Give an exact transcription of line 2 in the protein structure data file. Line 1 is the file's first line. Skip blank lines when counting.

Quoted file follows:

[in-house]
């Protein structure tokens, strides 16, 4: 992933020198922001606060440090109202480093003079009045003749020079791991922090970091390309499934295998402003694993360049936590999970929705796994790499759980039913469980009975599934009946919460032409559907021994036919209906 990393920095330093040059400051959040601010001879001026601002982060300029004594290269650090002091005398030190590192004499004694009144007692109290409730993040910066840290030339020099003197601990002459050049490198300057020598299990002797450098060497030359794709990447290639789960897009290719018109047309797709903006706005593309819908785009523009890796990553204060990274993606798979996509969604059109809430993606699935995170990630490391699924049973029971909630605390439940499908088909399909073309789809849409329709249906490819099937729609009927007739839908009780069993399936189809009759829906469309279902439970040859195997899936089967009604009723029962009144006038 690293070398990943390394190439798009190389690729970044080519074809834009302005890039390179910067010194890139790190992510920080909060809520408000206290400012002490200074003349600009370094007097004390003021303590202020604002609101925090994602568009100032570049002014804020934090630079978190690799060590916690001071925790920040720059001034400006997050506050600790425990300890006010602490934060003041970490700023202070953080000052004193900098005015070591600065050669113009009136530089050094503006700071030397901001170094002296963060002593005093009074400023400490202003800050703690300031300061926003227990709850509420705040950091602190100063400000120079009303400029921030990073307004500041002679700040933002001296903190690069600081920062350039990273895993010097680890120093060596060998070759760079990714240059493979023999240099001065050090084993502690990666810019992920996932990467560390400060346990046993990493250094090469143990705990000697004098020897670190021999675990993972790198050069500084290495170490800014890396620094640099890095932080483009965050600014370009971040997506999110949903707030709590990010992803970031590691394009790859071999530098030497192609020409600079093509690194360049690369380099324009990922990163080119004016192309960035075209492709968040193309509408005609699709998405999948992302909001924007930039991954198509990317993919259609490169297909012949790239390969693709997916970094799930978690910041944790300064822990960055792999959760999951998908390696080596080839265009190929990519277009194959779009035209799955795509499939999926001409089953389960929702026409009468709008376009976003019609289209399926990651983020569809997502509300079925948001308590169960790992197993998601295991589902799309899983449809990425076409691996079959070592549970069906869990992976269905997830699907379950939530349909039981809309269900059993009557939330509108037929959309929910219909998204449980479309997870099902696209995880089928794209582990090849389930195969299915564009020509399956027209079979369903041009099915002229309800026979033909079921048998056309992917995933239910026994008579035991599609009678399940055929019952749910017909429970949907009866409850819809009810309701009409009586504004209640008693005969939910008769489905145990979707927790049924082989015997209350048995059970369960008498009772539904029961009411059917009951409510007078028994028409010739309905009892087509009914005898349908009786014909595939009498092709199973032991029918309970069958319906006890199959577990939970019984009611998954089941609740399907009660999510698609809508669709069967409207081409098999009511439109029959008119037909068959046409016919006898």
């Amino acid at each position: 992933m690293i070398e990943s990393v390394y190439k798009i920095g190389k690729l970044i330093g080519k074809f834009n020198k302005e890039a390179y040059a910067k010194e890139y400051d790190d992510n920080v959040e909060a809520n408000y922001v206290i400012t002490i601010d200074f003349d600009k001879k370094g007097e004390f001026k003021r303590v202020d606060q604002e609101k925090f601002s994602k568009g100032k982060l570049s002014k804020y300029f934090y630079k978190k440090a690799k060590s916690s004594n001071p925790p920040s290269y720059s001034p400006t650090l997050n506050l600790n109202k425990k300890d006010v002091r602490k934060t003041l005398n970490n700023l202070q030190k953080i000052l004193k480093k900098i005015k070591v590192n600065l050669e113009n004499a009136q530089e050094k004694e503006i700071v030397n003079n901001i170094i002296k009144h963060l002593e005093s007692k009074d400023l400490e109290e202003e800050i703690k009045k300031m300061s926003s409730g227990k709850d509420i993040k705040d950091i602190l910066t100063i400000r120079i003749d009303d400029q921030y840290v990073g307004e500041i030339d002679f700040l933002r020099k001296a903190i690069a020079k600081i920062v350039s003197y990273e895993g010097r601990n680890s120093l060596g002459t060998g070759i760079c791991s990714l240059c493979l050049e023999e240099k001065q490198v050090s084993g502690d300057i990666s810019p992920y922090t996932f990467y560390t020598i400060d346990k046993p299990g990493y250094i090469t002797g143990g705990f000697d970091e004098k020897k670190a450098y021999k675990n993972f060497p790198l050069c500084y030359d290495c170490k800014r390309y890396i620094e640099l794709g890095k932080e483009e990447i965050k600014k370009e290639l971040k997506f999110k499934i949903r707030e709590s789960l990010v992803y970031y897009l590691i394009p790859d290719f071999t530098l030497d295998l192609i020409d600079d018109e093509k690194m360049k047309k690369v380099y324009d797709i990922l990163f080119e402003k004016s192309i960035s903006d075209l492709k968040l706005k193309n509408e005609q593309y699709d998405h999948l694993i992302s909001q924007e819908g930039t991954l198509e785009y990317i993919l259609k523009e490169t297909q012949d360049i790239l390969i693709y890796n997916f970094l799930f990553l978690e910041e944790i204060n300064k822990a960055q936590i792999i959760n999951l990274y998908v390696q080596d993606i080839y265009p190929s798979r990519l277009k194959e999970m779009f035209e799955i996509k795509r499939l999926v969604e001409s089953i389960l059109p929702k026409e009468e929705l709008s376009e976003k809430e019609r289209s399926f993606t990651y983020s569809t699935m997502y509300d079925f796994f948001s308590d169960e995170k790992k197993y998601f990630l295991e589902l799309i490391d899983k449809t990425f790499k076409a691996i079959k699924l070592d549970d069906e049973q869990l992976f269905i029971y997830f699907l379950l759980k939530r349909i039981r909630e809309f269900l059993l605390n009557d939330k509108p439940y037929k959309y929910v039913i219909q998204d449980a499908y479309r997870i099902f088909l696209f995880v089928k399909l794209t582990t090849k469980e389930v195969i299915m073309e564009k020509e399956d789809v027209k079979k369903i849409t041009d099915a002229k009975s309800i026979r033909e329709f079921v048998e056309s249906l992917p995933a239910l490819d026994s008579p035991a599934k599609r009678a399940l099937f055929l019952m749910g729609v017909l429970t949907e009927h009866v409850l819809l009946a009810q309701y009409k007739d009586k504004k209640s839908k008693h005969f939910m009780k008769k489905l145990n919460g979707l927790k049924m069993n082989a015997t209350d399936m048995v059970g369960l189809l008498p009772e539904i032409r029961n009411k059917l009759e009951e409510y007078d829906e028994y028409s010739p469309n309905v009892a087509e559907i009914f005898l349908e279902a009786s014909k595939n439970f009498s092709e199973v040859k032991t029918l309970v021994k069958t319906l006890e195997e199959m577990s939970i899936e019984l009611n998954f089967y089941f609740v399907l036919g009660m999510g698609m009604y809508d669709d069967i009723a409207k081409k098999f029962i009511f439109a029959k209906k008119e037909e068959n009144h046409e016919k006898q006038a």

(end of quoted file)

């Protein structure tokens, strides 16, 4: 992933020198922001606060440090109202480093003079009045003749020079791991922090970091390309499934295998402003694993360049936590999970929705796994790499759980039913469980009975599934009946919460032409559907021994036919209906 990393920095330093040059400051959040601010001879001026601002982060300029004594290269650090002091005398030190590192004499004694009144007692109290409730993040910066840290030339020099003197601990002459050049490198300057020598299990002797450098060497030359794709990447290639789960897009290719018109047309797709903006706005593309819908785009523009890796990553204060990274993606798979996509969604059109809430993606699935995170990630490391699924049973029971909630605390439940499908088909399909073309789809849409329709249906490819099937729609009927007739839908009780069993399936189809009759829906469309279902439970040859195997899936089967009604009723029962009144006038 690293070398990943390394190439798009190389690729970044080519074809834009302005890039390179910067010194890139790190992510920080909060809520408000206290400012002490200074003349600009370094007097004390003021303590202020604002609101925090994602568009100032570049002014804020934090630079978190690799060590916690001071925790920040720059001034400006997050506050600790425990300890006010602490934060003041970490700023202070953080000052004193900098005015070591600065050669113009009136530089050094503006700071030397901001170094002296963060002593005093009074400023400490202003800050703690300031300061926003227990709850509420705040950091602190100063400000120079009303400029921030990073307004500041002679700040933002001296903190690069600081920062350039990273895993010097680890120093060596060998070759760079990714240059493979023999240099001065050090084993502690990666810019992920996932990467560390400060346990046993990493250094090469143990705990000697004098020897670190021999675990993972790198050069500084290495170490800014890396620094640099890095932080483009965050600014370009971040997506999110949903707030709590990010992803970031590691394009790859071999530098030497192609020409600079093509690194360049690369380099324009990922990163080119004016192309960035075209492709968040193309509408005609699709998405999948992302909001924007930039991954198509990317993919259609490169297909012949790239390969693709997916970094799930978690910041944790300064822990960055792999959760999951998908390696080596080839265009190929990519277009194959779009035209799955795509499939999926001409089953389960929702026409009468709008376009976003019609289209399926990651983020569809997502509300079925948001308590169960790992197993998601295991589902799309899983449809990425076409691996079959070592549970069906869990992976269905997830699907379950939530349909039981809309269900059993009557939330509108037929959309929910219909998204449980479309997870099902696209995880089928794209582990090849389930195969299915564009020509399956027209079979369903041009099915002229309800026979033909079921048998056309992917995933239910026994008579035991599609009678399940055929019952749910017909429970949907009866409850819809009810309701009409009586504004209640008693005969939910008769489905145990979707927790049924082989015997209350048995059970369960008498009772539904029961009411059917009951409510007078028994028409010739309905009892087509009914005898349908009786014909595939009498092709199973032991029918309970069958319906006890199959577990939970019984009611998954089941609740399907009660999510698609809508669709069967409207081409098999009511439109029959008119037909068959046409016919006898």